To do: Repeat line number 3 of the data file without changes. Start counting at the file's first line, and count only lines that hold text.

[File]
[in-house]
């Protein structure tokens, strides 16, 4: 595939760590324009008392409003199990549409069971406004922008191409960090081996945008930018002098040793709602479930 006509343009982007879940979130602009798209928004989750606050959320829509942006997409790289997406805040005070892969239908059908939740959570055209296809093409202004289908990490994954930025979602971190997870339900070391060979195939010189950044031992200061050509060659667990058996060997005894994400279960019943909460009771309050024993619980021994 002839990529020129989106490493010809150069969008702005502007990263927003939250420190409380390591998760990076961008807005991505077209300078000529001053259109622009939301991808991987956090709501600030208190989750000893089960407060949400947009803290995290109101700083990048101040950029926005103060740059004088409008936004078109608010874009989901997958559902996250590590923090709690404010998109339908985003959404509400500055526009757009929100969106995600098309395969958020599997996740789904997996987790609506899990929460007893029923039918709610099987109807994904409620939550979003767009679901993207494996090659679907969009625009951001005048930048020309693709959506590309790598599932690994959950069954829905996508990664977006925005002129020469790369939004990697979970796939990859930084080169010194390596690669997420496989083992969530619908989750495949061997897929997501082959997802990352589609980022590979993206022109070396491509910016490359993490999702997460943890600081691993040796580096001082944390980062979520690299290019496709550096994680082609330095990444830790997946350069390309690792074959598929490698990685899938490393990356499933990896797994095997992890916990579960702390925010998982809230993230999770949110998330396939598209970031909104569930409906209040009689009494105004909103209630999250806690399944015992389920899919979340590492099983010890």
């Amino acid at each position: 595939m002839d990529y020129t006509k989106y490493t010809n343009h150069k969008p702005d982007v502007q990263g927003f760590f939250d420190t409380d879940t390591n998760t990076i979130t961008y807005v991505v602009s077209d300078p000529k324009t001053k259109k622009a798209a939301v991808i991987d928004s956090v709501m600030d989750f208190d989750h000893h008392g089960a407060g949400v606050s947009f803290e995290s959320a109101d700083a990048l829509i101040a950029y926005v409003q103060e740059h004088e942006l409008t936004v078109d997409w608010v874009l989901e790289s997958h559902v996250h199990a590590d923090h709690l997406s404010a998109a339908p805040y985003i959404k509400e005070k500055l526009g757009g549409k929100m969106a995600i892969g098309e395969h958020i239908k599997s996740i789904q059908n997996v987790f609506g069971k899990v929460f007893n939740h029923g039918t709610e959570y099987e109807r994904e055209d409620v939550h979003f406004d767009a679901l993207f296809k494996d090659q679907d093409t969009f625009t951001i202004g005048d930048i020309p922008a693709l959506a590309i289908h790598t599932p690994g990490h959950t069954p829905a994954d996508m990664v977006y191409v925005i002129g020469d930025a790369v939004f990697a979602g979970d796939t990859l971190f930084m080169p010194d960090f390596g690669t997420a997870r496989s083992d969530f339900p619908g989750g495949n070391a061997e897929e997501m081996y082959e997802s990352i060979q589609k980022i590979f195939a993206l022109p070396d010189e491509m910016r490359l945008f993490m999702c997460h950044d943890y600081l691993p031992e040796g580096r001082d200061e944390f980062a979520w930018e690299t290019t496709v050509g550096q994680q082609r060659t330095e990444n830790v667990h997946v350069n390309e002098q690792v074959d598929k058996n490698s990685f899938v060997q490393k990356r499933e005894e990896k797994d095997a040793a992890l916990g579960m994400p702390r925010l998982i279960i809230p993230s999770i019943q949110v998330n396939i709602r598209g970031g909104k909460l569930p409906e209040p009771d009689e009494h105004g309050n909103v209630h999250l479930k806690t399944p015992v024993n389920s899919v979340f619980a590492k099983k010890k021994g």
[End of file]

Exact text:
């Amino acid at each position: 595939m002839d990529y020129t006509k989106y490493t010809n343009h150069k969008p702005d982007v502007q990263g927003f760590f939250d420190t409380d879940t390591n998760t990076i979130t961008y807005v991505v602009s077209d300078p000529k324009t001053k259109k622009a798209a939301v991808i991987d928004s956090v709501m600030d989750f208190d989750h000893h008392g089960a407060g949400v606050s947009f803290e995290s959320a109101d700083a990048l829509i101040a950029y926005v409003q103060e740059h004088e942006l409008t936004v078109d997409w608010v874009l989901e790289s997958h559902v996250h199990a590590d923090h709690l997406s404010a998109a339908p805040y985003i959404k509400e005070k500055l526009g757009g549409k929100m969106a995600i892969g098309e395969h958020i239908k599997s996740i789904q059908n997996v987790f609506g069971k899990v929460f007893n939740h029923g039918t709610e959570y099987e109807r994904e055209d409620v939550h979003f406004d767009a679901l993207f296809k494996d090659q679907d093409t969009f625009t951001i202004g005048d930048i020309p922008a693709l959506a590309i289908h790598t599932p690994g990490h959950t069954p829905a994954d996508m990664v977006y191409v925005i002129g020469d930025a790369v939004f990697a979602g979970d796939t990859l971190f930084m080169p010194d960090f390596g690669t997420a997870r496989s083992d969530f339900p619908g989750g495949n070391a061997e897929e997501m081996y082959e997802s990352i060979q589609k980022i590979f195939a993206l022109p070396d010189e491509m910016r490359l945008f993490m999702c997460h950044d943890y600081l691993p031992e040796g580096r001082d200061e944390f980062a979520w930018e690299t290019t496709v050509g550096q994680q082609r060659t330095e990444n830790v667990h997946v350069n390309e002098q690792v074959d598929k058996n490698s990685f899938v060997q490393k990356r499933e005894e990896k797994d095997a040793a992890l916990g579960m994400p702390r925010l998982i279960i809230p993230s999770i019943q949110v998330n396939i709602r598209g970031g909104k909460l569930p409906e209040p009771d009689e009494h105004g309050n909103v209630h999250l479930k806690t399944p015992v024993n389920s899919v979340f619980a590492k099983k010890k021994g």